Guns N' Roses - Greatest Hits
They barely exist any more - it's hard to see how this year's version of Guns N' Roses are in any way connected to the band who released Appetite For Destruction - so for many, this Greatest Hits collection closes one era of the band before, possibly this year, possibly the next, Chinese Democracy opens another.
In reading through David Konow's Bang Your Head - a hugely entertaining history of heavy metal from Led Zeppelin and Black Sabbath through to the killing of poodle rock by Nirvana - it was never a surprise that Guns N' Roses made it. Despite some of the company they kept at the time - Guns N' Roses spilled out of the same clubs as Poison, Quiet Riot, Kix and were only a couple of years behind Motley Crue, Dokken and W.A.S.P. - the differences were clear from the very beginning. Compare, as an example, Slash, Duff or Izzy to Poison's Bret Michaels - the Guns N' Roses trio look as though they wouldn't consider a night well spent unless it ended with them nodding off in a booth with a belt still wrapped around their arm, whereas Michaels, blond-haired and sticking with lipstick-metal, ought not to have been too surprised had Tommy Lee confused him with his future wife at 3am, when the lights were low.
But if these are the bands who Guns N' Roses would have been paired with in their early days, all that they eventually had in common were a few club dates in LA back in their first year together. With only their debut recorded - Welcome To The Jungle, Sweet Child O' Mine and Paradise City have been pulled off that album for this greatest hits collection - Guns N' Roses pulled out of Los Angeles and away from their peers through stadium support slots with Aerosmith and festival appearances in the UK. Not even the otherwise tragic deaths of two fans at Donnington had an impact on the rise of Guns N' Roses for although the band were careful to avoid taking advantage of it, the media knew they had a band for the eighties as The Rolling Stones were to the sixties and Led Zeppelin were for the seventies.
Yet that takes away from how exciting much of this music was - Paradise City, which will be remembered for the entry of that riff after Axl whistles its introduction, is so thrilling a song that not even indie also-rans Cast copping a riff from it to open the dismal Fine Time could spoil the song. Welcome To The Jungle has got a raw, speed metal sound and the crunch of Les Pauls not heard since Zeppelin's In Through The Out Door whereas Sweet Child O' Mine, the breakthrough hit, is a great rock ballad with an opening riff that's likely to be on the same board as Stairway To Heaven, Smells Like Teen Spirit and Smoke On The Water as tracks not to be played in guitar shops.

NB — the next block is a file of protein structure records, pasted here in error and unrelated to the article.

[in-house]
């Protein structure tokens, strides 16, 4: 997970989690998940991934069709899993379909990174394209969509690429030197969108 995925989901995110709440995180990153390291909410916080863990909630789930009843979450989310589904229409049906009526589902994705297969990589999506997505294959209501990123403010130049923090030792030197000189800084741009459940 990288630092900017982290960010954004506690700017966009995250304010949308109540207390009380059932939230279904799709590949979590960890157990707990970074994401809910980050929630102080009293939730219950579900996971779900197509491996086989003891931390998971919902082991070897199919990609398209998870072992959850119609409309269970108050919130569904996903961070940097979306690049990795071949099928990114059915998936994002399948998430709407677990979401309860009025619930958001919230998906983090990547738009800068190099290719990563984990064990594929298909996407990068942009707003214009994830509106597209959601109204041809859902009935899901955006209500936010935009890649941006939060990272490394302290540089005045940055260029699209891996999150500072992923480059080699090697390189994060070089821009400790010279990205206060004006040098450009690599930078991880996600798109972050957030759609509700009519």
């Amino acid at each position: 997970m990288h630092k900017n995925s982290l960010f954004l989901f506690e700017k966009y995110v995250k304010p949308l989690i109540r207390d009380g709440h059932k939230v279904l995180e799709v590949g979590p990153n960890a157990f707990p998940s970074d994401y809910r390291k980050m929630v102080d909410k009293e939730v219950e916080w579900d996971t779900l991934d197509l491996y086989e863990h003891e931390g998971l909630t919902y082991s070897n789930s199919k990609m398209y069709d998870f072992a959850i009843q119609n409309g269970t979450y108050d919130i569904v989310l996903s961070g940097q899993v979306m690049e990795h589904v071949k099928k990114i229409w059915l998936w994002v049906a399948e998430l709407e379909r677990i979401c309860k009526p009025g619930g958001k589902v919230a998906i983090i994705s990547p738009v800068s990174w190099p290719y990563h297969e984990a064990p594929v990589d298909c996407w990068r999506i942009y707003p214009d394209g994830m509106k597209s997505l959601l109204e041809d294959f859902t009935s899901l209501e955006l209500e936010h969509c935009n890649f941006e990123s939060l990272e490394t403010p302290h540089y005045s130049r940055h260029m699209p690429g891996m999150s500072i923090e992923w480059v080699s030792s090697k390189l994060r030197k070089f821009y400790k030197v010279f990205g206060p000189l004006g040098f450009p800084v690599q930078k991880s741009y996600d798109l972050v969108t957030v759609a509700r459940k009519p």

With the follow-up to Appetite For Destruction, G N' R Lies, offering only one song here, Patience, it was to Zeppelin that Guns N' Roses turned for their 1991 albums. With Zeppelin having set the template for a metal double album with Physical Graffiti, being a mix of folk, grand ballads, funk, exotic rock and heavy riffing, Guns N' Roses released Use Your Illusion I and II on the same day in 1991 - each was the equivalent of a double LP set - and watched both climb to the top of the charts. Despite initial plans for one disc to be slower than the other, the Use Your Illusion albums clambered into each other's space with Use Your Illusion I offering Don't Cry, November Rain and Live And Let Die on this collection whilst Use Your Illusion II brings Knockin' On Heaven's Door, Civil War, You Could Be Mine and Yesterdays. Over both albums, Guns N' Roses were ludicrous, hugely exciting, overblown and capable of still-great moments, occasionally in the same song as is the case with November Rain, still Guns N' Roses' best song and sounding like Elton John being shoved off the stage by the noise from Page, Plant, Bonham and Jones tuning up.
After that, though, Guns N' Roses, having had a taste of stardom, let it fall away. With Steven Adler gone - and Slash now admits this was the moment that the feeling of being a complete band left Guns N' Roses - Izzy Stradlin, then Slash, then Duff Mackagen all left in turn to leave Axl Rose and a rotating cast of session musicians work on the follow-up to The Spaghetti Incident. Barring the release of a live album earlier this decade, the last recording from Guns N' Roses was a cover of The Rolling Stones' Sympathy For The Devil, lifted from the soundtrack for Interview With The Vampire and also included here.
Sympathy For The Devil was hardly a fitting final note from the band - contrast this late recording with Jane's Addiction only ever having included the song on their live debut album - but so far, it's how Guns N' Roses have left their sound for the last decade. Even if they ever get Axl out of therapy for long enough to get Chinese Democracy released, will anyone even care?